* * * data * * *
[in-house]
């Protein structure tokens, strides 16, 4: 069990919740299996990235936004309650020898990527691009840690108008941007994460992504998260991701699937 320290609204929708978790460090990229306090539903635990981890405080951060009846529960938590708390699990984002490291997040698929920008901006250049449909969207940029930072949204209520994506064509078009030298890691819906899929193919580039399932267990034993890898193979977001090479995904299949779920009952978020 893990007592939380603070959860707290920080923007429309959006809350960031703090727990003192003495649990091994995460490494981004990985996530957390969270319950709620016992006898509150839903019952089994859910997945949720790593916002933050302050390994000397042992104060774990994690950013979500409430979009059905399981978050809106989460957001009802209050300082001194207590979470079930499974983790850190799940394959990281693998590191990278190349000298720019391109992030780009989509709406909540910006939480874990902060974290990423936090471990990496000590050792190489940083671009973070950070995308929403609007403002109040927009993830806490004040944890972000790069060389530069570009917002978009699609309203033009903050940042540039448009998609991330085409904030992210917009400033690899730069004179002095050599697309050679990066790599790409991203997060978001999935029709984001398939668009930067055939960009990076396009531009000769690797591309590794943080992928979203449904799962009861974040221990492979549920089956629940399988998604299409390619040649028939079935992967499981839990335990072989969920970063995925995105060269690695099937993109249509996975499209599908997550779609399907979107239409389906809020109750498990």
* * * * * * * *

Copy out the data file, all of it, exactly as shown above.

[in-house]
């Protein structure tokens, strides 16, 4: 069990919740299996990235936004309650020898990527691009840690108008941007994460992504998260991701699937 320290609204929708978790460090990229306090539903635990981890405080951060009846529960938590708390699990984002490291997040698929920008901006250049449909969207940029930072949204209520994506064509078009030298890691819906899929193919580039399932267990034993890898193979977001090479995904299949779920009952978020 893990007592939380603070959860707290920080923007429309959006809350960031703090727990003192003495649990091994995460490494981004990985996530957390969270319950709620016992006898509150839903019952089994859910997945949720790593916002933050302050390994000397042992104060774990994690950013979500409430979009059905399981978050809106989460957001009802209050300082001194207590979470079930499974983790850190799940394959990281693998590191990278190349000298720019391109992030780009989509709406909540910006939480874990902060974290990423936090471990990496000590050792190489940083671009973070950070995308929403609007403002109040927009993830806490004040944890972000790069060389530069570009917002978009699609309203033009903050940042540039448009998609991330085409904030992210917009400033690899730069004179002095050599697309050679990066790599790409991203997060978001999935029709984001398939668009930067055939960009990076396009531009000769690797591309590794943080992928979203449904799962009861974040221990492979549920089956629940399988998604299409390619040649028939079935992967499981839990335990072989969920970063995925995105060269690695099937993109249509996975499209599908997550779609399907979107239409389906809020109750498990």